While Singapore mourned the loss of her founding father and first prime minister Mr Lee Kuan Yew the past week, the artistic community also mourns the loss of two giants in their own right, Nobel-winning Swedish poet Tomas Transtromer and British composer-pianist Ronald Stevenson.
I never thought that I’d feel sad about the passing of someone I had not known personally, but strangely, as I stood with the rest of my Esplanade colleagues along the road in ponchos, drenched from the heavy rain while waiting for Mr Lee Kuan Yew’s cortege to pass, it struck me that without Mr Lee’s foresight and innovation, Singapore would not be what it is today; and among many other things, I would probably not have had exposure to the arts, the opportunity to learn music, and the chance to combine my passion for music and the arts in such a wonderfully varied job.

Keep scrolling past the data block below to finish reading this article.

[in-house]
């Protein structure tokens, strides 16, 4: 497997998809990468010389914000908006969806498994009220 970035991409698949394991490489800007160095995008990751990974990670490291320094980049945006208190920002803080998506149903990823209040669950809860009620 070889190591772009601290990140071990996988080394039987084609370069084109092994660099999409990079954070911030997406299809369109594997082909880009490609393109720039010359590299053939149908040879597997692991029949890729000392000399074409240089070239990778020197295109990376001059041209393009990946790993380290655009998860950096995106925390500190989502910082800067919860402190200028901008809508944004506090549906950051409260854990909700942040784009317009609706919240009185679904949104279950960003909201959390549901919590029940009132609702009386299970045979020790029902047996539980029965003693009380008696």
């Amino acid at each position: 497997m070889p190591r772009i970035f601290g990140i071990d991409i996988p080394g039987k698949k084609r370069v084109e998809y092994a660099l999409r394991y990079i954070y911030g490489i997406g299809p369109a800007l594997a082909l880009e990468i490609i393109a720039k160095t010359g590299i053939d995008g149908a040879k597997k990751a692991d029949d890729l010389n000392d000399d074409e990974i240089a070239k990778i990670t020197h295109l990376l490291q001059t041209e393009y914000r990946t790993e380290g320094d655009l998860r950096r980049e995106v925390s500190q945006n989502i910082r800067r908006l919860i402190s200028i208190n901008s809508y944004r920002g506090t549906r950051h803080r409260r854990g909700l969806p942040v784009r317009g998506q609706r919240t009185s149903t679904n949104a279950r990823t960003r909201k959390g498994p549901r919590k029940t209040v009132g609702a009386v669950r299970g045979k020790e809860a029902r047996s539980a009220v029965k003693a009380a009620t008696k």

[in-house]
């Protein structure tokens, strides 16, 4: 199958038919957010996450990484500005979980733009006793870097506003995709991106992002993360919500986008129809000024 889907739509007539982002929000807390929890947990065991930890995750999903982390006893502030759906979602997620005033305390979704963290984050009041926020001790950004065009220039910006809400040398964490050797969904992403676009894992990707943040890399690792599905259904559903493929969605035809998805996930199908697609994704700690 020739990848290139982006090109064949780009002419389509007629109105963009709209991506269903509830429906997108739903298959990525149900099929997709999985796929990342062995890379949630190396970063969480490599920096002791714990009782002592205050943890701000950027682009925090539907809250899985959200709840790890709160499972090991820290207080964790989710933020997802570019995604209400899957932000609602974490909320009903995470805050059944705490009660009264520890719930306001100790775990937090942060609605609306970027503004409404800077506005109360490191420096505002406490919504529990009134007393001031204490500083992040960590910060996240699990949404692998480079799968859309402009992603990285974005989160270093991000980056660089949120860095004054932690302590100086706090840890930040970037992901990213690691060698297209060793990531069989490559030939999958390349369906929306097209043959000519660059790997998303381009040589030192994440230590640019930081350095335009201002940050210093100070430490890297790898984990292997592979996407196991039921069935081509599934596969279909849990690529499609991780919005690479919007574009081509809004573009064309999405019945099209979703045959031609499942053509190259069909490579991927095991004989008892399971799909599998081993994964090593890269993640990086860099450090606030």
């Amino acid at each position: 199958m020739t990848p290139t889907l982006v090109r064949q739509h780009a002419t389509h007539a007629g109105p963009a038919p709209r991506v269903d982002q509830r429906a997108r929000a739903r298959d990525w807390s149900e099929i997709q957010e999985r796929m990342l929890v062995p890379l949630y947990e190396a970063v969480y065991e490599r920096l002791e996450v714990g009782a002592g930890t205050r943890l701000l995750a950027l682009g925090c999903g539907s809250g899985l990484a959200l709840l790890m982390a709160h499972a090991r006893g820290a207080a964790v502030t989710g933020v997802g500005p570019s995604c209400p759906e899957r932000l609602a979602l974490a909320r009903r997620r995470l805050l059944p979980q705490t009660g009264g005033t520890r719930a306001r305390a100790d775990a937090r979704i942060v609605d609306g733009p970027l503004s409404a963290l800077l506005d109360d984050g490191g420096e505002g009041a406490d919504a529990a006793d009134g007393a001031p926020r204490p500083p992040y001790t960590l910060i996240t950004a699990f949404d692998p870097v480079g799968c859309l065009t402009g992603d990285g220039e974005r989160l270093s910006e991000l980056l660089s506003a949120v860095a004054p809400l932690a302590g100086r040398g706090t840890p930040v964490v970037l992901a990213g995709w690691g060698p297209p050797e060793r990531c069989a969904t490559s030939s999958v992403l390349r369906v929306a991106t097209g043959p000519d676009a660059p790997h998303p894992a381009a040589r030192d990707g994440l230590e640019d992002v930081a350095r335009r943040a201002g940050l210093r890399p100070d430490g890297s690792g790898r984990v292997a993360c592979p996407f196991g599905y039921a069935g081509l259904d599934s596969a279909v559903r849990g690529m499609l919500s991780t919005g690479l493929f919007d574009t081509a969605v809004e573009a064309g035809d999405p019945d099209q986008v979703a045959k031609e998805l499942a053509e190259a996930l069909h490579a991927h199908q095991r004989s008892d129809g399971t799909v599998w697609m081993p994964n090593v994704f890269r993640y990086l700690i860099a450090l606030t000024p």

So thank you, Mr Lee, for all you have done, and may you rest in peace. Your legacy will always be remembered.
“It is still beautiful to hear the heart beat
but often the shadow seems more real than the body.
The samurai looks insignificant
beside his armor of black dragon scales.”
– from ‘After a death’ by Tomas Transtromer
and a video of my professor Kenneth Hamilton playing his teacher Ronald Stevenson’s Fantasy on Britten’s Peter Grimes.